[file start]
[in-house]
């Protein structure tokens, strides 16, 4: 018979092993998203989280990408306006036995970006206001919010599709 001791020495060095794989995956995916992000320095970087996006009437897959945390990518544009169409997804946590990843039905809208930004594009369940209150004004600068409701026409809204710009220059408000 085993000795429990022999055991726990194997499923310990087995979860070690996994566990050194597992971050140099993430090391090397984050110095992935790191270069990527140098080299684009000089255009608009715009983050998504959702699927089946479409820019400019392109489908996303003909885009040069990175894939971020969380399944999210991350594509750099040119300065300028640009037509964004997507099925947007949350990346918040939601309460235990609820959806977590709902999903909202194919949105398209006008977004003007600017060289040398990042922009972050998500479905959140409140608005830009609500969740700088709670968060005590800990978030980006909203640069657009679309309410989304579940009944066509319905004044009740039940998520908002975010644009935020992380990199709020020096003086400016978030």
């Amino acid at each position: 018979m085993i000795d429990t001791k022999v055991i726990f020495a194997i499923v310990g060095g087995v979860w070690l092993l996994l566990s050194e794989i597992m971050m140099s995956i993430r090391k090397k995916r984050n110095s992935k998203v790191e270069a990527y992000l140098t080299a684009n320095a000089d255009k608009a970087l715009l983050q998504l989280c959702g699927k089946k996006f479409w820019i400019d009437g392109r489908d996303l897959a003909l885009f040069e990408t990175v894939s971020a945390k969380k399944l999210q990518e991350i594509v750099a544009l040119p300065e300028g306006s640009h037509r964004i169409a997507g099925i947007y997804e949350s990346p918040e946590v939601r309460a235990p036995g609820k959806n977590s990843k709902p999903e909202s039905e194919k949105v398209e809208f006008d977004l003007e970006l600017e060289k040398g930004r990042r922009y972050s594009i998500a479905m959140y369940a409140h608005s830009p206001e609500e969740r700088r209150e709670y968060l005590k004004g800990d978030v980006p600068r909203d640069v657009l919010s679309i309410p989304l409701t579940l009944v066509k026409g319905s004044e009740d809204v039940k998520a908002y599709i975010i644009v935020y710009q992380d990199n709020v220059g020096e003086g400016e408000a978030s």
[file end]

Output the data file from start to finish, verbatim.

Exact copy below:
[in-house]
């Protein structure tokens, strides 16, 4: 018979092993998203989280990408306006036995970006206001919010599709 001791020495060095794989995956995916992000320095970087996006009437897959945390990518544009169409997804946590990843039905809208930004594009369940209150004004600068409701026409809204710009220059408000 085993000795429990022999055991726990194997499923310990087995979860070690996994566990050194597992971050140099993430090391090397984050110095992935790191270069990527140098080299684009000089255009608009715009983050998504959702699927089946479409820019400019392109489908996303003909885009040069990175894939971020969380399944999210991350594509750099040119300065300028640009037509964004997507099925947007949350990346918040939601309460235990609820959806977590709902999903909202194919949105398209006008977004003007600017060289040398990042922009972050998500479905959140409140608005830009609500969740700088709670968060005590800990978030980006909203640069657009679309309410989304579940009944066509319905004044009740039940998520908002975010644009935020992380990199709020020096003086400016978030």
């Amino acid at each position: 018979m085993i000795d429990t001791k022999v055991i726990f020495a194997i499923v310990g060095g087995v979860w070690l092993l996994l566990s050194e794989i597992m971050m140099s995956i993430r090391k090397k995916r984050n110095s992935k998203v790191e270069a990527y992000l140098t080299a684009n320095a000089d255009k608009a970087l715009l983050q998504l989280c959702g699927k089946k996006f479409w820019i400019d009437g392109r489908d996303l897959a003909l885009f040069e990408t990175v894939s971020a945390k969380k399944l999210q990518e991350i594509v750099a544009l040119p300065e300028g306006s640009h037509r964004i169409a997507g099925i947007y997804e949350s990346p918040e946590v939601r309460a235990p036995g609820k959806n977590s990843k709902p999903e909202s039905e194919k949105v398209e809208f006008d977004l003007e970006l600017e060289k040398g930004r990042r922009y972050s594009i998500a479905m959140y369940a409140h608005s830009p206001e609500e969740r700088r209150e709670y968060l005590k004004g800990d978030v980006p600068r909203d640069v657009l919010s679309i309410p989304l409701t579940l009944v066509k026409g319905s004044e009740d809204v039940k998520a908002y599709i975010i644009v935020y710009q992380d990199n709020v220059g020096e003086g400016e408000a978030s």